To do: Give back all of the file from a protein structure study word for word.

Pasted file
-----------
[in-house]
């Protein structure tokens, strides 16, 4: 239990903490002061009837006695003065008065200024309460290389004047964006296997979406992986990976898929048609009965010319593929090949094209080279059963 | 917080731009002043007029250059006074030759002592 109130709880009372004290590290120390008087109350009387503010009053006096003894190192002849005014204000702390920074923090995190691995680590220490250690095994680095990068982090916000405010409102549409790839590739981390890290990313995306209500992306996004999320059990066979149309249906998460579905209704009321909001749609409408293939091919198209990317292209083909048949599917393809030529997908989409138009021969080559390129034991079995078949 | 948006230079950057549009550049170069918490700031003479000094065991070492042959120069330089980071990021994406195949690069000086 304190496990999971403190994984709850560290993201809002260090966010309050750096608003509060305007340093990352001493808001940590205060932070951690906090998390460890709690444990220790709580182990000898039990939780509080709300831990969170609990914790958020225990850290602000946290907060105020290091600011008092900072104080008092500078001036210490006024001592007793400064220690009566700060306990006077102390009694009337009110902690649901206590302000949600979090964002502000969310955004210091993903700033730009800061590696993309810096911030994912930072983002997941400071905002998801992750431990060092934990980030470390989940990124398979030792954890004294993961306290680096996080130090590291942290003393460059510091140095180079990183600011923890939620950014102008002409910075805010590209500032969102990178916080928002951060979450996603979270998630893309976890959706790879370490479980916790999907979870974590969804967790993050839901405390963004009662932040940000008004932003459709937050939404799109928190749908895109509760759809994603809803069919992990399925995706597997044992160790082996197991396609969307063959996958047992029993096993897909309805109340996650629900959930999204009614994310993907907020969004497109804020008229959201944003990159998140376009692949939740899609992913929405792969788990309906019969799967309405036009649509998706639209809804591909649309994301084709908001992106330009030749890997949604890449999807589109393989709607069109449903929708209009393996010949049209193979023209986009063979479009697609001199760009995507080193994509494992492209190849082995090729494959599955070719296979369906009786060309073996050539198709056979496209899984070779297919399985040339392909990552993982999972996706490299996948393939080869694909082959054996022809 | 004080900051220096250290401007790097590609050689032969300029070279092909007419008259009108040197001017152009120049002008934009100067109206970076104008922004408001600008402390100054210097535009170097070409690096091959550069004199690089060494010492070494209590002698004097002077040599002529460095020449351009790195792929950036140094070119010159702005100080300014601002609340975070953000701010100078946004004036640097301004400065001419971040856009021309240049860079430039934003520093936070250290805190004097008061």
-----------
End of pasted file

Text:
[in-house]
């Protein structure tokens, strides 16, 4: 239990903490002061009837006695003065008065200024309460290389004047964006296997979406992986990976898929048609009965010319593929090949094209080279059963 | 917080731009002043007029250059006074030759002592 109130709880009372004290590290120390008087109350009387503010009053006096003894190192002849005014204000702390920074923090995190691995680590220490250690095994680095990068982090916000405010409102549409790839590739981390890290990313995306209500992306996004999320059990066979149309249906998460579905209704009321909001749609409408293939091919198209990317292209083909048949599917393809030529997908989409138009021969080559390129034991079995078949 | 948006230079950057549009550049170069918490700031003479000094065991070492042959120069330089980071990021994406195949690069000086 304190496990999971403190994984709850560290993201809002260090966010309050750096608003509060305007340093990352001493808001940590205060932070951690906090998390460890709690444990220790709580182990000898039990939780509080709300831990969170609990914790958020225990850290602000946290907060105020290091600011008092900072104080008092500078001036210490006024001592007793400064220690009566700060306990006077102390009694009337009110902690649901206590302000949600979090964002502000969310955004210091993903700033730009800061590696993309810096911030994912930072983002997941400071905002998801992750431990060092934990980030470390989940990124398979030792954890004294993961306290680096996080130090590291942290003393460059510091140095180079990183600011923890939620950014102008002409910075805010590209500032969102990178916080928002951060979450996603979270998630893309976890959706790879370490479980916790999907979870974590969804967790993050839901405390963004009662932040940000008004932003459709937050939404799109928190749908895109509760759809994603809803069919992990399925995706597997044992160790082996197991396609969307063959996958047992029993096993897909309805109340996650629900959930999204009614994310993907907020969004497109804020008229959201944003990159998140376009692949939740899609992913929405792969788990309906019969799967309405036009649509998706639209809804591909649309994301084709908001992106330009030749890997949604890449999807589109393989709607069109449903929708209009393996010949049209193979023209986009063979479009697609001199760009995507080193994509494992492209190849082995090729494959599955070719296979369906009786060309073996050539198709056979496209899984070779297919399985040339392909990552993982999972996706490299996948393939080869694909082959054996022809 | 004080900051220096250290401007790097590609050689032969300029070279092909007419008259009108040197001017152009120049002008934009100067109206970076104008922004408001600008402390100054210097535009170097070409690096091959550069004199690089060494010492070494209590002698004097002077040599002529460095020449351009790195792929950036140094070119010159702005100080300014601002609340975070953000701010100078946004004036640097301004400065001419971040856009021309240049860079430039934003520093936070250290805190004097008061």